and become a creative team trying to save the
Better World Show: the reality show that will
Pretty nutty, huh. Oh boy, you ain't seen nothing
I would never have imagined it at the time, but
this strange introduction was only the beginning
of a wild and crazy adventure that was about to
I spent another hour or so listening to them,
sometimes talking to me, but most of the time,
just lost in their own little world.
Apparently Dad had dubbed the house I grew up
in 'The Better World Factory,' and according
to Dad's plan, they were the Dream Team that was
going to create an internet based reality show
that was going to save the world. It didn't matter
that they didn't have any money to live on, let
alone to put their crazy ideas into action.
And they had tons of crazy ideas. Well, actually
Dad was doing most of the talking and there was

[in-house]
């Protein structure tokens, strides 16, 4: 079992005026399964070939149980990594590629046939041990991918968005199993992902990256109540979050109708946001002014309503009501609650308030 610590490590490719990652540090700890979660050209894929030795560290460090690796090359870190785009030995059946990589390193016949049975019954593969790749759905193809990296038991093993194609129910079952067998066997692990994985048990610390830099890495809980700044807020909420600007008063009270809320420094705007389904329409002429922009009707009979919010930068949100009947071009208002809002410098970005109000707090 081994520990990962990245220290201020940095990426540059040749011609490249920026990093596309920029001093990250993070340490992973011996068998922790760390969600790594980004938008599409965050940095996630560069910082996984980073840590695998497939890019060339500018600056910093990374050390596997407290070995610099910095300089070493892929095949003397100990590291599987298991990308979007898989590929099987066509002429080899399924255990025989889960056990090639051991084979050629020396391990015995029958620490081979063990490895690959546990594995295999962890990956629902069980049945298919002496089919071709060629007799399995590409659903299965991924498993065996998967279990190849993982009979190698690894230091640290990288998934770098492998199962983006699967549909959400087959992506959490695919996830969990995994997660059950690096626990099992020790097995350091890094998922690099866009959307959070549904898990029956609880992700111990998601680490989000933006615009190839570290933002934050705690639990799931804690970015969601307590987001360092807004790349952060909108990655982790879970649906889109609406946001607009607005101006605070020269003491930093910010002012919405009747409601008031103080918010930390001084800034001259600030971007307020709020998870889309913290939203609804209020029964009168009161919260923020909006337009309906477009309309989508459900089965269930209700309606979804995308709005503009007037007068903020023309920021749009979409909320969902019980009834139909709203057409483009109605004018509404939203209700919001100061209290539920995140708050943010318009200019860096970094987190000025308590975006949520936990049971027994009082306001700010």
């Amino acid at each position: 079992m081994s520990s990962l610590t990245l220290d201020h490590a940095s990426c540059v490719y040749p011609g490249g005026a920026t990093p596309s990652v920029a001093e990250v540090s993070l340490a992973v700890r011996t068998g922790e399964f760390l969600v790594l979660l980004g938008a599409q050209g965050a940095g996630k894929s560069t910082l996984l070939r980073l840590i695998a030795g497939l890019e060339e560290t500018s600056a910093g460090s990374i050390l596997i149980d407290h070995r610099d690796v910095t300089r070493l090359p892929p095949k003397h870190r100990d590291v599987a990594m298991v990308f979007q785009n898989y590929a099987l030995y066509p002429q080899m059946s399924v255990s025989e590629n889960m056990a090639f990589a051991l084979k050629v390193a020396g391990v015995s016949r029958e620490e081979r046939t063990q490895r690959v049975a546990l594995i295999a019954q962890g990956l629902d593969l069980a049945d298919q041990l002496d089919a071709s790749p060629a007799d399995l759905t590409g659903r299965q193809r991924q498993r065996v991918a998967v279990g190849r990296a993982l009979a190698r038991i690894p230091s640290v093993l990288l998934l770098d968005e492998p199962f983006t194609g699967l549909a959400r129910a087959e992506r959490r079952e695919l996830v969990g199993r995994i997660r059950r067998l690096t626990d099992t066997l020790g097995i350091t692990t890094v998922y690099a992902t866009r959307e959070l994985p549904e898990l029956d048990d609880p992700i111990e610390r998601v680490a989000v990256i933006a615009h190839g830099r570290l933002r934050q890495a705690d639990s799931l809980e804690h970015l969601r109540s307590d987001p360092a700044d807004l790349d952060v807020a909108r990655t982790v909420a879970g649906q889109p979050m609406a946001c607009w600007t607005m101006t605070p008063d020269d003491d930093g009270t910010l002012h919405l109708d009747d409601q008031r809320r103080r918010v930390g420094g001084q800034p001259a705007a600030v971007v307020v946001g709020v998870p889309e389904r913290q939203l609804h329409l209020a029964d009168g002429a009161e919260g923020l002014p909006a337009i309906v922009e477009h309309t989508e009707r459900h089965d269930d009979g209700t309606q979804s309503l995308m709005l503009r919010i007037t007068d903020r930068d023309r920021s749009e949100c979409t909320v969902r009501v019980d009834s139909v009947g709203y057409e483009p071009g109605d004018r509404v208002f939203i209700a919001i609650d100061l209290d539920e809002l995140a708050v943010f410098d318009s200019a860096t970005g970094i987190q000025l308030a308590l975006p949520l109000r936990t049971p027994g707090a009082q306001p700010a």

mostly a lot of eye-rolling going on from the
rest. But occasionally the others would chime
in, too, with their own brands of wide-eyed hysteria.
And apparently they'd already filmed twenty five
hours of them sitting around brainstorming ideas
and skits and plans and, who knows what else they'd
filmed for twenty-five hours!
I didn't know what to think when I drove back
to college. Although they all seemed a little
manically … well, crazy, it was good to see Dad
excited about something after months of seeing
him slumped over in depression. So I decided to
cut them a little slack, at least for a little
while, before I called in the troops to do an
intervention or something. Besides, it was kind
of obvious the group he'd assembled didn't totally
'believe' in the project, and I couldn't imagine
the four of them staying together that long. A
Truth is, I was pretty overwhelmed by everything
I saw and found myself thinking about the whole
thing that evening while I was supposed to be